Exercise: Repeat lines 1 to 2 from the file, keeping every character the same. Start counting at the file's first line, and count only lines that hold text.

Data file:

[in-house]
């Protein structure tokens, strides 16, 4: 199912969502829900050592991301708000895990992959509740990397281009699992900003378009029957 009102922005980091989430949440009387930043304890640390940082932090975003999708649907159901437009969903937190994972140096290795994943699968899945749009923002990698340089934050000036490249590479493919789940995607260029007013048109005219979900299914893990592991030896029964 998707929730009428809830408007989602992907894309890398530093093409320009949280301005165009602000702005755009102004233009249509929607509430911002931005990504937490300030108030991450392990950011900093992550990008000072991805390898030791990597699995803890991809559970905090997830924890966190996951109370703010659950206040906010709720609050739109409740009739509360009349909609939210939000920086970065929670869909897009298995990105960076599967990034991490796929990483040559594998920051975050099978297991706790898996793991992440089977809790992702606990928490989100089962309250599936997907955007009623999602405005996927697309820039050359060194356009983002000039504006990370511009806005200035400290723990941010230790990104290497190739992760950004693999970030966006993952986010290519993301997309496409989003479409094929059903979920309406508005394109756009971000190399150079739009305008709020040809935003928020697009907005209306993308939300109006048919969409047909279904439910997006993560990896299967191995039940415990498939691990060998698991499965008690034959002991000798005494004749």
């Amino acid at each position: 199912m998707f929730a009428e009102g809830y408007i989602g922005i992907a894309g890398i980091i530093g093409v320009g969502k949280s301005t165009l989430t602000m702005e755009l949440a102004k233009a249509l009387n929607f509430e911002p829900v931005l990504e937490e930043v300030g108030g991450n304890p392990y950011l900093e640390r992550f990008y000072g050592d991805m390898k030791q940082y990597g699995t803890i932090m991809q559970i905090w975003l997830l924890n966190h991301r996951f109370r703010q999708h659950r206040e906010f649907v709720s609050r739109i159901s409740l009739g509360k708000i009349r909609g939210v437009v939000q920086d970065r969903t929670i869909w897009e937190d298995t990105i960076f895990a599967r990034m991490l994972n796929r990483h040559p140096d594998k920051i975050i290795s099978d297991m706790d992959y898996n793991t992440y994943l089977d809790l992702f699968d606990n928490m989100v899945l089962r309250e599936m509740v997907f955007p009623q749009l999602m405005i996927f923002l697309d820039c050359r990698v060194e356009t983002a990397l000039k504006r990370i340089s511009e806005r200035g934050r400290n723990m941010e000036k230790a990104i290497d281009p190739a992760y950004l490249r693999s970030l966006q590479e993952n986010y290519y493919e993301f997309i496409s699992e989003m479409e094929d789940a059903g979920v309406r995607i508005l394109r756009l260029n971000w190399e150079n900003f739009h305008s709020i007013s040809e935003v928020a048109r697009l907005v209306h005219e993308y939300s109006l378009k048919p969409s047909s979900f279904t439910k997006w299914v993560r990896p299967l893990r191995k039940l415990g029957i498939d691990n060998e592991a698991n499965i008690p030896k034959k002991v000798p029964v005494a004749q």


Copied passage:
[in-house]
């Protein structure tokens, strides 16, 4: 199912969502829900050592991301708000895990992959509740990397281009699992900003378009029957 009102922005980091989430949440009387930043304890640390940082932090975003999708649907159901437009969903937190994972140096290795994943699968899945749009923002990698340089934050000036490249590479493919789940995607260029007013048109005219979900299914893990592991030896029964 998707929730009428809830408007989602992907894309890398530093093409320009949280301005165009602000702005755009102004233009249509929607509430911002931005990504937490300030108030991450392990950011900093992550990008000072991805390898030791990597699995803890991809559970905090997830924890966190996951109370703010659950206040906010709720609050739109409740009739509360009349909609939210939000920086970065929670869909897009298995990105960076599967990034991490796929990483040559594998920051975050099978297991706790898996793991992440089977809790992702606990928490989100089962309250599936997907955007009623999602405005996927697309820039050359060194356009983002000039504006990370511009806005200035400290723990941010230790990104290497190739992760950004693999970030966006993952986010290519993301997309496409989003479409094929059903979920309406508005394109756009971000190399150079739009305008709020040809935003928020697009907005209306993308939300109006048919969409047909279904439910997006993560990896299967191995039940415990498939691990060998698991499965008690034959002991000798005494004749």